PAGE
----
TITLE: Control of contagion processes on networks

ABSTRACT:

We consider the propagation of a contagion process (“epidemic”) on a network and study the problem of dynamically allocating a fixed curing budget to the nodes of the graph, at each time instant. We provide a dynamic policy for the rapid containment of a contagion process modeled as an SIS epidemic on a bounded degree undirected graph with n nodes. We show that if the budget r of curing resources available at each time is Ω(W), where W is the CutWidth of the graph, and also of order Ω(logn), then the expected time until the extinction of the epidemic is of order O(n/r), which is within a constant factor from optimal, as well as sublinear in the number of nodes. Furthermore, if the CutWidth increases only sublinearly with n, a sublinear expected time to extinction is possible with a sublinearly increasing budget r.

In contrast, for bounded degree graphs, we provide a lower bound on the expected time to extinction under any such dynamic allocation policy, in terms of a combinatorial quantity that we call the resistance of the set of initially infected nodes, the available budget, and the number of nodes n. Specifically, we consider the case of bounded degree graphs, with the resistance growing linearly in n. We show that if the curing budget is less than a certain multiple of the resistance, then the expected time to extinction grows exponentially with n. As a corollary, if all nodes are initially infected and the CutWidth of the graph grows linearly, while the curing budget is less than a certain multiple of the CutWidth, then the expected time to extinction grows exponentially in n.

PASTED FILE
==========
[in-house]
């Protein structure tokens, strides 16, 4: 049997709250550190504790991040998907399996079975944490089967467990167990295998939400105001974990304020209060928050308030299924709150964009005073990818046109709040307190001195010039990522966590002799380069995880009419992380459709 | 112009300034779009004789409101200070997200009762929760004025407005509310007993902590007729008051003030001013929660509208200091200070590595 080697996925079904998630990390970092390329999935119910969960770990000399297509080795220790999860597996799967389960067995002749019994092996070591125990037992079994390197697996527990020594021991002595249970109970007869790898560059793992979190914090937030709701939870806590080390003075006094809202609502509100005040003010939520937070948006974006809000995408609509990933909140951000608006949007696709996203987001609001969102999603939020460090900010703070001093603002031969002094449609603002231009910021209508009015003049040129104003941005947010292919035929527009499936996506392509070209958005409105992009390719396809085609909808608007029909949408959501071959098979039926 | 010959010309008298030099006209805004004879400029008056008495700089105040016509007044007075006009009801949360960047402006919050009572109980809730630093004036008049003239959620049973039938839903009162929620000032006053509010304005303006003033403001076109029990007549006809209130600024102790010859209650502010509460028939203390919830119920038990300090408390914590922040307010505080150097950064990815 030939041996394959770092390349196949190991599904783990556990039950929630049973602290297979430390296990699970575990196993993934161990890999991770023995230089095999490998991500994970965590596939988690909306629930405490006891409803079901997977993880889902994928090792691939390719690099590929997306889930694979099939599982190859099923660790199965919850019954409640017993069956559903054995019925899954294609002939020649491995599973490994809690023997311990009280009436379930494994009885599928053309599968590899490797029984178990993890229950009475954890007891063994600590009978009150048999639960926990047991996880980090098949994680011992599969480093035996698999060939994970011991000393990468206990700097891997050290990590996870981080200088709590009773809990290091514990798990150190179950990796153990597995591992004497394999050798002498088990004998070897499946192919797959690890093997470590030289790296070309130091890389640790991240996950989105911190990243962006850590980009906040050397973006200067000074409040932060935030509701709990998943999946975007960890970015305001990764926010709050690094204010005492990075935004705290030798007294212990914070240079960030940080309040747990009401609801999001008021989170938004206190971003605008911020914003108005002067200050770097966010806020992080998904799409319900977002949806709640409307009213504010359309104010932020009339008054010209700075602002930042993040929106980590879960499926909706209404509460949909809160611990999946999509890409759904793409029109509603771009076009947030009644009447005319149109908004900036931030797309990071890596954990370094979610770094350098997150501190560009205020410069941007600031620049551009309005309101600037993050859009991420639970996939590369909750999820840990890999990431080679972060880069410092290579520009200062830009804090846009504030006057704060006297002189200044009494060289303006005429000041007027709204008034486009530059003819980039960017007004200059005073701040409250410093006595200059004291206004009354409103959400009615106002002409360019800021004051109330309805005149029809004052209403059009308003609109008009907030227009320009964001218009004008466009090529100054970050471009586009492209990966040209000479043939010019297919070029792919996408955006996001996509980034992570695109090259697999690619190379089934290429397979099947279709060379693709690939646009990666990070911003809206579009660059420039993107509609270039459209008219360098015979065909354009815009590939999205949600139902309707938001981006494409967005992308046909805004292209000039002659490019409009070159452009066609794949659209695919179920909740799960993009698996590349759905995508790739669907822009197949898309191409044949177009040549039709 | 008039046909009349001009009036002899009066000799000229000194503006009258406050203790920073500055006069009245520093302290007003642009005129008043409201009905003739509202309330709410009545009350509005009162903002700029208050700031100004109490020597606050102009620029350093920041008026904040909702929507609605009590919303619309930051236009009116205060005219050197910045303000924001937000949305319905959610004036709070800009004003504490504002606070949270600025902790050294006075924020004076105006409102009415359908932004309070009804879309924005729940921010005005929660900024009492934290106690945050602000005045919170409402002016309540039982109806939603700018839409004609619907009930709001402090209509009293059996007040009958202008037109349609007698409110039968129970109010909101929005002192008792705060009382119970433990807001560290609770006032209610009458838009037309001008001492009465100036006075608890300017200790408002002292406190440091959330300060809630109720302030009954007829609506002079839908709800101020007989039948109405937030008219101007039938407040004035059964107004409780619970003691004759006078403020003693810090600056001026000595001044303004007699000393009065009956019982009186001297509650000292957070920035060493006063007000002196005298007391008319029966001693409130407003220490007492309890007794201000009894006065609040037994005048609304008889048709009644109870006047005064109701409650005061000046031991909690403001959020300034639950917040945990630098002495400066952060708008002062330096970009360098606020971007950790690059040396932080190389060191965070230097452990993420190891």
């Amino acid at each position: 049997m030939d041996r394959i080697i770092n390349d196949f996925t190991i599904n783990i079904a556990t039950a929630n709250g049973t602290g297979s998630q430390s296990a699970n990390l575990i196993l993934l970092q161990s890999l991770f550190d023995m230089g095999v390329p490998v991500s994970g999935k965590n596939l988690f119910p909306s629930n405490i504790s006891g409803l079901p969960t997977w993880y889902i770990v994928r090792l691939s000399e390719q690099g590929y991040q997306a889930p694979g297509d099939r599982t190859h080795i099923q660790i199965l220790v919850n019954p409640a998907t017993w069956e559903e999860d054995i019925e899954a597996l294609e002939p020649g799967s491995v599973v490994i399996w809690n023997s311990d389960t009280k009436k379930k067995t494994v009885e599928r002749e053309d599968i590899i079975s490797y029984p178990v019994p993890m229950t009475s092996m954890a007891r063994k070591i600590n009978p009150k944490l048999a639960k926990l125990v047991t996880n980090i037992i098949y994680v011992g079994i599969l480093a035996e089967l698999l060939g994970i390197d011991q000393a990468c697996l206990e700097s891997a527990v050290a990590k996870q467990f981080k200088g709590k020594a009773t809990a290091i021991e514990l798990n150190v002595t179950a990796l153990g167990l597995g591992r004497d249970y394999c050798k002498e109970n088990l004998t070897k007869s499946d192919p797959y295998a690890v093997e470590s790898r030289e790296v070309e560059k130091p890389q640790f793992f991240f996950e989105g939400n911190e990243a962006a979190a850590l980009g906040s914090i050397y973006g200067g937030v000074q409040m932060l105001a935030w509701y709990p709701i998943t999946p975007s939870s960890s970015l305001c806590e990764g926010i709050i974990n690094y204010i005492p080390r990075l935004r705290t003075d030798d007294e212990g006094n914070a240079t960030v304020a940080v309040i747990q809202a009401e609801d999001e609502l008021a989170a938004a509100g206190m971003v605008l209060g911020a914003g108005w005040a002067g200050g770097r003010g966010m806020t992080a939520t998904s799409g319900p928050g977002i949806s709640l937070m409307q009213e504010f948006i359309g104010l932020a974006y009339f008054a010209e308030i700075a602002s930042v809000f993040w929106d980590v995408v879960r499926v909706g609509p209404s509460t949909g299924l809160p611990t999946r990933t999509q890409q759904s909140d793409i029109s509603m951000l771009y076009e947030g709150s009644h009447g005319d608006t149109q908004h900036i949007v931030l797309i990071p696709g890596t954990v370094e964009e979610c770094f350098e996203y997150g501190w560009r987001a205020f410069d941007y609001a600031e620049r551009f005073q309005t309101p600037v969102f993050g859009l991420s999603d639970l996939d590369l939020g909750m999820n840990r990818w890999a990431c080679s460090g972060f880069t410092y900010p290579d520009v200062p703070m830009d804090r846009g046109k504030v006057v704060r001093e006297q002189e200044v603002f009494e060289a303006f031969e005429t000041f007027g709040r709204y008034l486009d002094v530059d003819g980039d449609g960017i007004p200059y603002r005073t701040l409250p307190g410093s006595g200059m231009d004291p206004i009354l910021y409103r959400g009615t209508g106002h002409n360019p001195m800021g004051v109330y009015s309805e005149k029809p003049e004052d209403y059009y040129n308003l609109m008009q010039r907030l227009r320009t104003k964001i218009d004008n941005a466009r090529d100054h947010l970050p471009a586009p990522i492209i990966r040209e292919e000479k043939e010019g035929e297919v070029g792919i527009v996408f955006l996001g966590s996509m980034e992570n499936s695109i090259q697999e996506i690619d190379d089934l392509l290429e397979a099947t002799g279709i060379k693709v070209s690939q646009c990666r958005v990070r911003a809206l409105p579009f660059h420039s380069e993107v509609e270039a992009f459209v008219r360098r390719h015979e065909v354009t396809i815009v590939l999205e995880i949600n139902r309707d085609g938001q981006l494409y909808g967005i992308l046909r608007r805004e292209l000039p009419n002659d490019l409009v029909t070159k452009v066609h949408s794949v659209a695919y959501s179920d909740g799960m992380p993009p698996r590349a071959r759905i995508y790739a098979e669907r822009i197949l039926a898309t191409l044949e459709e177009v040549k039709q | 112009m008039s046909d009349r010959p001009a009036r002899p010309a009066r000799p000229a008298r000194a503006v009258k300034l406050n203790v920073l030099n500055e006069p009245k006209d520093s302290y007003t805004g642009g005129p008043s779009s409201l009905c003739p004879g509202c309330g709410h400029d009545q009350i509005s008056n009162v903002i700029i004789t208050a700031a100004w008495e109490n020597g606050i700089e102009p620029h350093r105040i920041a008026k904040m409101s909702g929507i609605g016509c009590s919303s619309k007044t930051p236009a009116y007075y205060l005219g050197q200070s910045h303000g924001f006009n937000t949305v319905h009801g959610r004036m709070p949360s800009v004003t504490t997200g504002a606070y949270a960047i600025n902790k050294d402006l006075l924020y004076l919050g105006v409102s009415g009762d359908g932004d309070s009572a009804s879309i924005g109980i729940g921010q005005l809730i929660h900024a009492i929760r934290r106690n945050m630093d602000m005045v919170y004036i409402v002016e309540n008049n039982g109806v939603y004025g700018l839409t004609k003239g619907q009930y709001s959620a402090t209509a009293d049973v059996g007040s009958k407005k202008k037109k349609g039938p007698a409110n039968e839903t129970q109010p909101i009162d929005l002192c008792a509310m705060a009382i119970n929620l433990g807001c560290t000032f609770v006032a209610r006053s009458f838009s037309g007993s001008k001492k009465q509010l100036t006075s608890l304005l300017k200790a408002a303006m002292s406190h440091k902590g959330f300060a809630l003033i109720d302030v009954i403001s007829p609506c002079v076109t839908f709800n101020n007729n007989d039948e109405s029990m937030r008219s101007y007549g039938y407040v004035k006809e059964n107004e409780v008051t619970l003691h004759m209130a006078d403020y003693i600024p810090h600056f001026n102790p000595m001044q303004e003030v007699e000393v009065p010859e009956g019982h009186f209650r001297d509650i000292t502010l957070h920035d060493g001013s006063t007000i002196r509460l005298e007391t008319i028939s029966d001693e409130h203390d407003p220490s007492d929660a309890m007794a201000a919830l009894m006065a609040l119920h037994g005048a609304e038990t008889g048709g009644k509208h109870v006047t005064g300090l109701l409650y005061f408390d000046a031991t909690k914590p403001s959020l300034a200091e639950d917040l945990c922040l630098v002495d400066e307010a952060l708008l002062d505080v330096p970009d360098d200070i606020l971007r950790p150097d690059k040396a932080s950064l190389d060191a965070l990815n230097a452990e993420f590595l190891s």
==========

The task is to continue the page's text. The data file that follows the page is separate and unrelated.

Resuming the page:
The combination of these two results establishes a fairly sharp phase transition on the expected time to extinction (sublinear versus exponential) based on the relation between the CutWidth and the curing budget.

**Bio**

Kimon Drakopoulos (M’13) received the diploma in electrical and computer engineering from the National Technical University of Athens, Athens, Greece, in 2009 and the M.Sc. degree in electrical engineering and computer science from the Massachusetts Institute of Technology, Cambridge, MA, in 2011. From 2011 to present, he is a Ph.D. candidate at the Laboratory for Information and Decision Systems, Massachusetts Institute of Technology, Cambridge,

MA. His current research interests include social network analysis, network science,

applied probability, game theory and network economics.